As had been hoped for in my last post I got the chance to switch to the macro lens for the first time this year. Last Thursday was sunny and warm (out of the easterly breeze) so we decided on another stroll around the edge of town taking in a small wood, adjoining a housing estate, that I had not been to before. The butterflies were out to greet us, not in great numbers yet but spring is only just kicking off.
There are five species of UK butterfly which spend the winter in adult (imago) form in what we call ‘hibernation’. They are actually in a state of dormancy or diapause. The beautiful Small Tortoiseshells are a joy to see and several were enjoying a drop of nectar. A big surprise was a small plain white butterfly on a roadside verge. I had to do a double take. This was a species not awakened from it’s winter slumbers but one that hatches from a pupa usually in April! Why so early? We have not had any sustained high temperatures, in my view, to trigger the hatching process. This species is also known to migrate from the Continent, so that’s a possibility but unlikely.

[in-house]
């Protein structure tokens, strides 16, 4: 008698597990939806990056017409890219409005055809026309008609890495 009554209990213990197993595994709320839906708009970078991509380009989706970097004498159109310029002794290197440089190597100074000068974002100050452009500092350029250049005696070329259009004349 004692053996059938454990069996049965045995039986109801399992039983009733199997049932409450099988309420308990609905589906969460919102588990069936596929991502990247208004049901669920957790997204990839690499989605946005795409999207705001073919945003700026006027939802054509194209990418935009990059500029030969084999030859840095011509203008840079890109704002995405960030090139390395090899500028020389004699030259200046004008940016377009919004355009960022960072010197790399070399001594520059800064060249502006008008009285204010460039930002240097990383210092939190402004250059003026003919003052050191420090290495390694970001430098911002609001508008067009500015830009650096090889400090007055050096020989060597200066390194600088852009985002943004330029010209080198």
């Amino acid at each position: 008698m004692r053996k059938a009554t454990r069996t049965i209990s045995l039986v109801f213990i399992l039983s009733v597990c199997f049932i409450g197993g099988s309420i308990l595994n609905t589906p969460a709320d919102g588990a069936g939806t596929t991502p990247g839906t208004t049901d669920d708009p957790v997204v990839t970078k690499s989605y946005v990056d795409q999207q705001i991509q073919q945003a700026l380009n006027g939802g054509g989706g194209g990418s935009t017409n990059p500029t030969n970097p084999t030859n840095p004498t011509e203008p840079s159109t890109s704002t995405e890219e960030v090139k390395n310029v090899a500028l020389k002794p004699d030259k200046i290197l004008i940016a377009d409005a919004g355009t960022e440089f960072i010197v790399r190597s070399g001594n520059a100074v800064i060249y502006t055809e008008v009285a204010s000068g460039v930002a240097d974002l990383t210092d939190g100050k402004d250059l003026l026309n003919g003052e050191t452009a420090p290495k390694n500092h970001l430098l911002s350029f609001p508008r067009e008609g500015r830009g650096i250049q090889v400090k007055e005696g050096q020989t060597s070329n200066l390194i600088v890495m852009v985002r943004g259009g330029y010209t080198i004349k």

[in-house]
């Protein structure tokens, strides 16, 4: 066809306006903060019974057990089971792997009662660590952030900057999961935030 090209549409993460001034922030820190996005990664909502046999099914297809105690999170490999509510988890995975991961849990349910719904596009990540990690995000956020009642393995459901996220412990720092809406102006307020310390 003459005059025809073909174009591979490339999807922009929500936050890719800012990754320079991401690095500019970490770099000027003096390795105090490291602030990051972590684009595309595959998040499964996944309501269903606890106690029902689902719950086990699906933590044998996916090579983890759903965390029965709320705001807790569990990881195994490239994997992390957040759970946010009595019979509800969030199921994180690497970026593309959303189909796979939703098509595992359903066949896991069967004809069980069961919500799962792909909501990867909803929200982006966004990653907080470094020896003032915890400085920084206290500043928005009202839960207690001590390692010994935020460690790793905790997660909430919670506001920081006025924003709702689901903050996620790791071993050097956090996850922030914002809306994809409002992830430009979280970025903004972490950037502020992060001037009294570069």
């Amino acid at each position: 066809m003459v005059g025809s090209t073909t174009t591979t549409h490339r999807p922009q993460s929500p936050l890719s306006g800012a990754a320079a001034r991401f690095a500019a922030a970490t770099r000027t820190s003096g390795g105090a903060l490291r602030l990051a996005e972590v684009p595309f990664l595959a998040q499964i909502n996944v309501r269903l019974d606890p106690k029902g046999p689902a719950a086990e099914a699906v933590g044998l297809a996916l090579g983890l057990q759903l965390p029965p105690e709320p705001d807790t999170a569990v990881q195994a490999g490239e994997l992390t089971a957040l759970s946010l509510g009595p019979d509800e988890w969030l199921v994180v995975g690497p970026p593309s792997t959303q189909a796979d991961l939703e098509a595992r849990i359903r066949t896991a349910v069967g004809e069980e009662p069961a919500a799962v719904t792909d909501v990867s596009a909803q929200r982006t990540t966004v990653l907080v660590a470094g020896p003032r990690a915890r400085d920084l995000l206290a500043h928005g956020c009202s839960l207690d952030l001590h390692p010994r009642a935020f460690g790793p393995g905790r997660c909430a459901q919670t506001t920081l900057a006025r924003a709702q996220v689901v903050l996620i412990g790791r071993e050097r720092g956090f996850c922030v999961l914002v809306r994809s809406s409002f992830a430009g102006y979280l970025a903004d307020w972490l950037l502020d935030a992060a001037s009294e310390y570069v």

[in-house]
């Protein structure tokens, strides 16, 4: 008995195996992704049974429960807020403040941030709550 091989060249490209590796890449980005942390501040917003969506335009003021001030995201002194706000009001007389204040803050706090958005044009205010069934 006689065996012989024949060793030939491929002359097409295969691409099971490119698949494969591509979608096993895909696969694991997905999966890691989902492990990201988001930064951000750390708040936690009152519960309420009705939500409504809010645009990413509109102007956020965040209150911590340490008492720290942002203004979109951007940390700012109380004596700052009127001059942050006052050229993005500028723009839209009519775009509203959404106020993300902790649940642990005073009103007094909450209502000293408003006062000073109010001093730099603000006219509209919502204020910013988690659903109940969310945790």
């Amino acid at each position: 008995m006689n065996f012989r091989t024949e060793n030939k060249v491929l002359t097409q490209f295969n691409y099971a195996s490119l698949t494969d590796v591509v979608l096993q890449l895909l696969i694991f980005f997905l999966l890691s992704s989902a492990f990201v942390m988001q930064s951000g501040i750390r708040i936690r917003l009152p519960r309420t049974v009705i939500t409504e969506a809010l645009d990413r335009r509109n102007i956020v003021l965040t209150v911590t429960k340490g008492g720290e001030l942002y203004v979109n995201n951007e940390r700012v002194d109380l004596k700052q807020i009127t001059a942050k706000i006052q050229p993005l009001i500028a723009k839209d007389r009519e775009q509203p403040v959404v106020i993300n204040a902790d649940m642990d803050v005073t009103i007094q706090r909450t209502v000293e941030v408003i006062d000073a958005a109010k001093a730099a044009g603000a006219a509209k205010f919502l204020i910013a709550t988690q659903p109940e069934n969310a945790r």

There were a lot of Peacocks lapping up the sun and indulging in territorial battles with whoever flies by. Also spotted were the first Commas of the year adding a touch of bright orange to the hedgerow. Not just butterflies though. Hoverflies and bees were noted. One species of bee caught my eye. It was very small and several were attracted to a sunny, sandy bank. I posted some images to a specialist fb group and it was identified as male Andrena clarkella, a species of mining bee and new to me.
We shall be off to Berlin in a weeks time, hopefully the weather is as kind and we can enjoy a bit of spring in the German capital with our daughter.